• SpiderFarmer wrote:

      It sounds like you may have gotten it too hot. I’ve had it separate when I’ve done that.

      Try nuking at 50%, in small increments of time, stirring at least every 30 secs.

      Good luck! Let me know how it turns out. :)

  • great stuff. Do you have an RSS feed? And also would it be cool if I added in your feed to a site of mine? I have a website which draws content through RSS feeds through a number of sites and I would like to add yours, most folks don’t mind because I link back and everything but I like to get consent first. Anyway let me know if you can, thanks.

  • Denise wrote:

    how much light corn syrup do I use for a 14oz bag of candy melts? Thanks!

  • PDullat wrote:

    I tried this recipe by cutting it in half
    100gm white chocolate candy melts
    1 – 1/2 Tablespoon light corn syrup.

    my end product turned out be very brittle. its more of a powdery and dry.

    can you tell me where i might have went wrong??

    could this be that i may not have heated the chocolate enough??

    i am stuck please help

    • SpiderFarmer wrote:

      Oh hey, sorry for the delay, this got caught in the spam filters. I’m fine tuning them. More than likely, you just needed to add a little more corn syrup. Remember to completely melt your chocolate before adding the syrup, because the chocolate will start to seize the moment you add anything. However, if it turns out too hard, remelt, and add a touch more syrup until you get it the right consistency. Hope that helps!

  • SpiderFarmer wrote:

    Denise, just double the recipe appropriate for your type of chocolate or candy melt. The type of candy makes a difference as to amounts of syrup needed. :)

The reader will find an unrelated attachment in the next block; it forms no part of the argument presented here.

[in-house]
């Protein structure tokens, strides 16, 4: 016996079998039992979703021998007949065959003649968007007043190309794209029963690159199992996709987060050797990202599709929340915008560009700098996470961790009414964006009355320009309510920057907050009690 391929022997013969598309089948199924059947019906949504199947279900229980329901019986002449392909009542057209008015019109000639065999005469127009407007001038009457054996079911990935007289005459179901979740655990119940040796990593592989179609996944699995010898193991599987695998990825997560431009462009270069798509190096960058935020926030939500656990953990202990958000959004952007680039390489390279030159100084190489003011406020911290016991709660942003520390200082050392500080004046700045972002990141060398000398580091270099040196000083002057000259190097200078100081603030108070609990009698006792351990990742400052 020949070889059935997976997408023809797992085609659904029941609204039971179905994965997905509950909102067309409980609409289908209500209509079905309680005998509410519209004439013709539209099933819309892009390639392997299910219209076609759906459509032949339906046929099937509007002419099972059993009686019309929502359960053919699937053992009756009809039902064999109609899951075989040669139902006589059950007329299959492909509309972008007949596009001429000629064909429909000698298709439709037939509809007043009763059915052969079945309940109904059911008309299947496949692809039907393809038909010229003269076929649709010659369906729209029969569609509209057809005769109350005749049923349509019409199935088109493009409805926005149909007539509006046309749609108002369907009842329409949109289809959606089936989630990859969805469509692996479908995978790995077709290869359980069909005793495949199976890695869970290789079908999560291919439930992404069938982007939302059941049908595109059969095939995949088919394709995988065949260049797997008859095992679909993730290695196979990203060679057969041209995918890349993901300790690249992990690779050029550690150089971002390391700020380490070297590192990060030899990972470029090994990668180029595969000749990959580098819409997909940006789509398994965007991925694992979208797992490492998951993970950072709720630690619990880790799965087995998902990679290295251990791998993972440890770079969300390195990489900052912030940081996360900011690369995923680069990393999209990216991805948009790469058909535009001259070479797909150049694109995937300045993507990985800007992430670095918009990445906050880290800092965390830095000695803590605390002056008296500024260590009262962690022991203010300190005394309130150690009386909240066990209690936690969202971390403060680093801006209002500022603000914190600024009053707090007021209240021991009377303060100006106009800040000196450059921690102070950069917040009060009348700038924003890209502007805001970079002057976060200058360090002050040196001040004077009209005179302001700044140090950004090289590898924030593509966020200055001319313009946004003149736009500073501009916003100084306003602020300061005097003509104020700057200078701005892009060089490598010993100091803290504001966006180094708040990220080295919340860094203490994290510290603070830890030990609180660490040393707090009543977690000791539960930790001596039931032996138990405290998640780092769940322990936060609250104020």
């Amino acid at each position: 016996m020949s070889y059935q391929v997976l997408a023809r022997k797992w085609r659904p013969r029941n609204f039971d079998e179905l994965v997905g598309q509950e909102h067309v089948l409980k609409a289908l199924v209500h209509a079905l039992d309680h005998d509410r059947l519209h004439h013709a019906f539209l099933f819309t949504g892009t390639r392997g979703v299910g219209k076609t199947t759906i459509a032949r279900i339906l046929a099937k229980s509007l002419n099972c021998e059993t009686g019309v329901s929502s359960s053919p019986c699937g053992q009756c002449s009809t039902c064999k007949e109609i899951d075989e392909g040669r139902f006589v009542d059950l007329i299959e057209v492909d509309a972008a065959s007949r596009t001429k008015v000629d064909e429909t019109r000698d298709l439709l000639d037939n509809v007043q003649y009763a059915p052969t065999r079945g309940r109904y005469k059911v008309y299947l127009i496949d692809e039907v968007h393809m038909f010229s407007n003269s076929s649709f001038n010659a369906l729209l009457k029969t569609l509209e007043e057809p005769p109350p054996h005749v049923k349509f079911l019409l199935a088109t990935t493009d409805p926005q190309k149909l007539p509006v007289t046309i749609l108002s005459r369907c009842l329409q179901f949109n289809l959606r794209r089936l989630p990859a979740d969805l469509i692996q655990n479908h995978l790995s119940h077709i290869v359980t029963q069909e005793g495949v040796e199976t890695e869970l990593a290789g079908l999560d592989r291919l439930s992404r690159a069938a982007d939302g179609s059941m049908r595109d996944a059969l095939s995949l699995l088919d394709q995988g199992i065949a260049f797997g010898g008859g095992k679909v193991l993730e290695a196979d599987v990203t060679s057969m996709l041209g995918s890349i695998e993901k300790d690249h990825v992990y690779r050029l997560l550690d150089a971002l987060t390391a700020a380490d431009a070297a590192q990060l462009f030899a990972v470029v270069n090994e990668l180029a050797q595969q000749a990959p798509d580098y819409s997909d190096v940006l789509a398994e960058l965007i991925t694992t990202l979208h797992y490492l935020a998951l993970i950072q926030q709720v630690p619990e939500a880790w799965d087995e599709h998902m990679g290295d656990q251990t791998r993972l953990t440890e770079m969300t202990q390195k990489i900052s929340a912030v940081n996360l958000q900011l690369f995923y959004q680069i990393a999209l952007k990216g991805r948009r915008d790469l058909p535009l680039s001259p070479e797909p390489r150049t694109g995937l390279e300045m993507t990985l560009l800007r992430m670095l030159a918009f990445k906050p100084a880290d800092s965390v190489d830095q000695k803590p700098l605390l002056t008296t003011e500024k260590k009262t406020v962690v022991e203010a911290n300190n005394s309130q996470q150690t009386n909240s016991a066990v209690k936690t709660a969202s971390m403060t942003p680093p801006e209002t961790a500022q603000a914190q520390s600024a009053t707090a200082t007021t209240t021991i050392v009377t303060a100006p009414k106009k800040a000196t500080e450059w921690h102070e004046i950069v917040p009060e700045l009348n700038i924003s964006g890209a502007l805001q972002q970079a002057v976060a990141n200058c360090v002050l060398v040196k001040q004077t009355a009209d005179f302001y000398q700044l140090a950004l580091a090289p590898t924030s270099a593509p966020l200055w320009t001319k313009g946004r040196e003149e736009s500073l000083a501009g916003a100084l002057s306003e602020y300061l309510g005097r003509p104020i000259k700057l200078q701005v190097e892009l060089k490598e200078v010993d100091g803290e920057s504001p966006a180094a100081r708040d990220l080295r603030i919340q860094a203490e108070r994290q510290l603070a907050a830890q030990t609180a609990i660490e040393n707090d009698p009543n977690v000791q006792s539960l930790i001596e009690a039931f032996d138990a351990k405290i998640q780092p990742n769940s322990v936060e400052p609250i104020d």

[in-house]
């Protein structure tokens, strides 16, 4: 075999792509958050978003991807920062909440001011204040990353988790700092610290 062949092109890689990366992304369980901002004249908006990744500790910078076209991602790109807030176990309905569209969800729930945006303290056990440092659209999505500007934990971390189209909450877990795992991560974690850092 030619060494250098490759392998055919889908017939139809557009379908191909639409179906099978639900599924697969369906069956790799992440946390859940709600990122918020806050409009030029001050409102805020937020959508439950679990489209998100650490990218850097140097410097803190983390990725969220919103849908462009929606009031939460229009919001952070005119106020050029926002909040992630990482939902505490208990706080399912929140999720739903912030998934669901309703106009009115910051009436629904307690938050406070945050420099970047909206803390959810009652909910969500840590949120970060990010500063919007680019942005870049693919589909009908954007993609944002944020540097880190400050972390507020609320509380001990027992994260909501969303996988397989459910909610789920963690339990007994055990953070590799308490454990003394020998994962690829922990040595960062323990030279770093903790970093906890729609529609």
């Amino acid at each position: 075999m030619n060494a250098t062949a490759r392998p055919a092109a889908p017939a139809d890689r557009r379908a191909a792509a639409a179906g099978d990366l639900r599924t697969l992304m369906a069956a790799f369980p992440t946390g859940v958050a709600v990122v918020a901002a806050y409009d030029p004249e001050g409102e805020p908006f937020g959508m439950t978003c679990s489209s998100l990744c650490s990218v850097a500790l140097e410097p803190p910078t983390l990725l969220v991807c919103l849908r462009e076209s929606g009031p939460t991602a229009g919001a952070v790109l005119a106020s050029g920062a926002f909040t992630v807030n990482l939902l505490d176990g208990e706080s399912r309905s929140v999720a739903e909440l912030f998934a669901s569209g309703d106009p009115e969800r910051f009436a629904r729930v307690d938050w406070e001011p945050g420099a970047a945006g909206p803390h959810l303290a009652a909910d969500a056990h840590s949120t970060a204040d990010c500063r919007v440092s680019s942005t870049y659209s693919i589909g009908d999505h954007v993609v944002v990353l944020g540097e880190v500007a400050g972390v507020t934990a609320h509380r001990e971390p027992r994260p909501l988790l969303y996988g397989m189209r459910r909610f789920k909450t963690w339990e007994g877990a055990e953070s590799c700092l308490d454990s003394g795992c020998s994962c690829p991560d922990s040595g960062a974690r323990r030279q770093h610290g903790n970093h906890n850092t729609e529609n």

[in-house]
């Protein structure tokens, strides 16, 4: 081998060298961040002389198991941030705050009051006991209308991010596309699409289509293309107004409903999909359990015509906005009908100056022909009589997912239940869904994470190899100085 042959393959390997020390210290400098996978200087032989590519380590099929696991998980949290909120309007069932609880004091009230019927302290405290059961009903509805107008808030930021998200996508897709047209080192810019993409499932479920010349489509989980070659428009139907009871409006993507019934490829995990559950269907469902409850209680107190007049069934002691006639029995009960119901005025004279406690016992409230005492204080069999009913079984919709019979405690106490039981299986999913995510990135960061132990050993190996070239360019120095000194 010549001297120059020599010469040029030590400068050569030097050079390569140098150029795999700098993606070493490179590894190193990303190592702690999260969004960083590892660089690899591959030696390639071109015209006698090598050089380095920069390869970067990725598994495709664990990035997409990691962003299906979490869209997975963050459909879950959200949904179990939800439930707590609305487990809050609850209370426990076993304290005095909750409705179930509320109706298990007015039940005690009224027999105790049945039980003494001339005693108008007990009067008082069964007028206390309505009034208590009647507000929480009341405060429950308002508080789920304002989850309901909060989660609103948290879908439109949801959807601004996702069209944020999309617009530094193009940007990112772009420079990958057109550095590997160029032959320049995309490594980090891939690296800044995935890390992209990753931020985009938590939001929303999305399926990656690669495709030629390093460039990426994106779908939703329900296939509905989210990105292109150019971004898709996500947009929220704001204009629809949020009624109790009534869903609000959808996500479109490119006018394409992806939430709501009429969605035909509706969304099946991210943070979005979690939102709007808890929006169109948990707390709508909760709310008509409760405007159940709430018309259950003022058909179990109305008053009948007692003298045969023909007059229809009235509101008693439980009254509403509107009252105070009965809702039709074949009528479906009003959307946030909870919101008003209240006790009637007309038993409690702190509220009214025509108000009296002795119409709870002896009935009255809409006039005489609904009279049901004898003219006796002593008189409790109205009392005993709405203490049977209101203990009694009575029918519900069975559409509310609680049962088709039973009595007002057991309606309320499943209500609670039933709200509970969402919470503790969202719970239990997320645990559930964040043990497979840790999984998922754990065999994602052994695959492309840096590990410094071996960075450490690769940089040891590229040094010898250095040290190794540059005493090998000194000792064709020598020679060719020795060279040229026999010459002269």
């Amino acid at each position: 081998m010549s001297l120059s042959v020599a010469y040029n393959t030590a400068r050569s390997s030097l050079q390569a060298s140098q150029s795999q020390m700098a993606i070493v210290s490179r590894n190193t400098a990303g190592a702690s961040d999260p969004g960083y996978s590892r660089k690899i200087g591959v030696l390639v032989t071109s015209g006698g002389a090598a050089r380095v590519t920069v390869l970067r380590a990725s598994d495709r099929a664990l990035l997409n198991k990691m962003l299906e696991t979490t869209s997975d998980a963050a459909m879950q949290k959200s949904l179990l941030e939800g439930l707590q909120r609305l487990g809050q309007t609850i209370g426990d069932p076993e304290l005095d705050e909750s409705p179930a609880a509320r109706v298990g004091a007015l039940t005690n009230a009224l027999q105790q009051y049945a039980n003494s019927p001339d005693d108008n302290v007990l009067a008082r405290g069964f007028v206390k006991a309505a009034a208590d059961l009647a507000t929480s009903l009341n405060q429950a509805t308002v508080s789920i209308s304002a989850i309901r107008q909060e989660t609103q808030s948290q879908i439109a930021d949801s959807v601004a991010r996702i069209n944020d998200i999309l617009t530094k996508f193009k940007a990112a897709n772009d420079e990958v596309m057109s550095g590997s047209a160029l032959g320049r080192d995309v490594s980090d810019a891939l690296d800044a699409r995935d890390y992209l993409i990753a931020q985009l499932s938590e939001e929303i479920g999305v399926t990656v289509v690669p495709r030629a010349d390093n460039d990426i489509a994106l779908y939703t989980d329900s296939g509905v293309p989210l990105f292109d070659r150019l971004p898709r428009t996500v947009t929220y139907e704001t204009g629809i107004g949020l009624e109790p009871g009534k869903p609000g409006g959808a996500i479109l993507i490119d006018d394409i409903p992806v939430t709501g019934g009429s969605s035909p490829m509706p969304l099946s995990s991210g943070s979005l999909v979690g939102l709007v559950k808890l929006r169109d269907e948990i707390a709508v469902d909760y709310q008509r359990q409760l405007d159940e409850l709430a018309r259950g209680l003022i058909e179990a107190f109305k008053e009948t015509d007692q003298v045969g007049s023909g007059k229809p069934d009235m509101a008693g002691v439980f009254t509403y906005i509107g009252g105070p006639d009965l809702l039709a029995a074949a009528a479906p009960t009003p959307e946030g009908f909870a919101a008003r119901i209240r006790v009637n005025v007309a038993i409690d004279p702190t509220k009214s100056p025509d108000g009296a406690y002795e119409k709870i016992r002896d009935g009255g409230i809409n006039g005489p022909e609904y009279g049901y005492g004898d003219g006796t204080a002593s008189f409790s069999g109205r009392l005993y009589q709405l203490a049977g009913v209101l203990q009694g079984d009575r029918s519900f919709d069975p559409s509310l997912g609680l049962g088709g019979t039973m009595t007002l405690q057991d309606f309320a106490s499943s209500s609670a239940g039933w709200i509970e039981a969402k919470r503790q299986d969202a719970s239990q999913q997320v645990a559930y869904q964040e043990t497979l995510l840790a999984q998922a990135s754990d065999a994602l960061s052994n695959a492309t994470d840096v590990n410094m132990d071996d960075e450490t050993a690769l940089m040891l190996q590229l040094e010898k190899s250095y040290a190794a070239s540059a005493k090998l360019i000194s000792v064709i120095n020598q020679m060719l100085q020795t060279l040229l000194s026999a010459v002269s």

• I think I’m going to use this for a cake I’m making next week. How far in advance do you think I can bake, stack and cover my cake with the modeling chocolate? With it being Thanksgiving and all next week, I’m trying to get as much accomplished each night as possible so I dont have to pull an all nighter before cooking thanksgiving dinner…

    • SpiderFarmer wrote:

      Gosh, I’m sorry I didn’t see this in time to help…but I don’t think modeling chocolate would work well for what you want. You probably want to use a fondant to cover the cake. Or a ganache…but modeling chocolate is more for making figures, I think it would be really hard to work with in sheets.

  • Thanks for this great idea! I love using this as a substitute for fondant, mainly because it will actually taste good too. Just a quick question, is there any place in the process to tint the candy melts for colors that aren’t available? For example, if I wanted black, could I tint a lighter color with the good tints sold in cake supply places? Thanks!

    • SpiderFarmer wrote:

      Lara, I’ve successfully colored white chocolate using gel colors meant for fondant after it was melted. :)

  • I use a manual pasta machine and run the dough thru . Then can make a beautiful bow and ribbons to place on top of a cake. The idea came on cover of Good Housekeeping mag. Celebrating their 100 birthday. Think it was 1983-85 year.

  • Hi just would like to know does it tend to melt or go soft after its been moulded into a figurine or bow or does it stay stable thanks

    • SpiderFarmer wrote:

      They’re pretty stable, up to a point. Here in Texas, I wouldn’t leave them outside at a party for very long, because they would likely turn into puddles. Heck, the asphalt turns into puddles down here. ;) All kidding aside, they’re pretty stable up to about 85 degrees Fahrenheit, although they’ll start to feel sticky by that point.

  • Does it matter how long it is in the ice box? Can I make it before I go to bed and take it out before I start molding?

    • SpiderFarmer wrote:

      You’ll want to let it warm up a tad, just because it’s hard to work when it’s really cold.

  • bgbdbill67 wrote:

    For the question about coloring it black. I’ve had great success using the darkest brown candy melts and black paste color.
    Also when dusting your hands or surface use cocoa powder.

  • SpiderFarmer you’re absolutely the BEST….I made 7 batches of modeling chocolate today, all in different colors, following your recipe!, and they turned out perfect!!!! THANK YOU!!!